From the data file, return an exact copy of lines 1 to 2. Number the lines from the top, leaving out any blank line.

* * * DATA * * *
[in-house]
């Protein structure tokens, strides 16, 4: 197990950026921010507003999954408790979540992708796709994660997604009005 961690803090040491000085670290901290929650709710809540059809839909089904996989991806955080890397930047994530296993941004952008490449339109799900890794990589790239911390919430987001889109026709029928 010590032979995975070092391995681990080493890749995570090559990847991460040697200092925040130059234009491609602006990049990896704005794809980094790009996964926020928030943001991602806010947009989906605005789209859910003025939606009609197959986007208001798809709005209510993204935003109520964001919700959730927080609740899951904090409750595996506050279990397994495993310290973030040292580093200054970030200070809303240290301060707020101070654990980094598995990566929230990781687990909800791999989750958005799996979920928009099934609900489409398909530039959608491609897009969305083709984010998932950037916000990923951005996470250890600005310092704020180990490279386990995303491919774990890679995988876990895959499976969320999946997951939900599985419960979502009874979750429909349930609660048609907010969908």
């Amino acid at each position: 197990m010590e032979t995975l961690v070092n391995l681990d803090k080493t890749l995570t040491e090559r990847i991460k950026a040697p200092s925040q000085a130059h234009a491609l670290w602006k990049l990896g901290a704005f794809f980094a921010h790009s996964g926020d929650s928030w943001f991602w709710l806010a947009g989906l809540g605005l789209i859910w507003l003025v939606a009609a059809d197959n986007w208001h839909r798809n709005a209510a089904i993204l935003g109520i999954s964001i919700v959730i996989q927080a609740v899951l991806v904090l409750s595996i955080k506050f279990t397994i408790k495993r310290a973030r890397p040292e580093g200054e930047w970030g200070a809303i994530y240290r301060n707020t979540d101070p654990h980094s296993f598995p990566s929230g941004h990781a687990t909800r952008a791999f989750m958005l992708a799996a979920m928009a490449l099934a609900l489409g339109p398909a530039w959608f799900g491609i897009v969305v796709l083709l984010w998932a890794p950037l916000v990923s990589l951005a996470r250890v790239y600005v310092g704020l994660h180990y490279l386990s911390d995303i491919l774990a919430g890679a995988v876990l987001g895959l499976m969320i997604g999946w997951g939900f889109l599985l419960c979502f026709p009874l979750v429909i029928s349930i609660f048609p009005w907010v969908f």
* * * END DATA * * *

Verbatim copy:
[in-house]
């Protein structure tokens, strides 16, 4: 197990950026921010507003999954408790979540992708796709994660997604009005 961690803090040491000085670290901290929650709710809540059809839909089904996989991806955080890397930047994530296993941004952008490449339109799900890794990589790239911390919430987001889109026709029928 010590032979995975070092391995681990080493890749995570090559990847991460040697200092925040130059234009491609602006990049990896704005794809980094790009996964926020928030943001991602806010947009989906605005789209859910003025939606009609197959986007208001798809709005209510993204935003109520964001919700959730927080609740899951904090409750595996506050279990397994495993310290973030040292580093200054970030200070809303240290301060707020101070654990980094598995990566929230990781687990909800791999989750958005799996979920928009099934609900489409398909530039959608491609897009969305083709984010998932950037916000990923951005996470250890600005310092704020180990490279386990995303491919774990890679995988876990895959499976969320999946997951939900599985419960979502009874979750429909349930609660048609907010969908």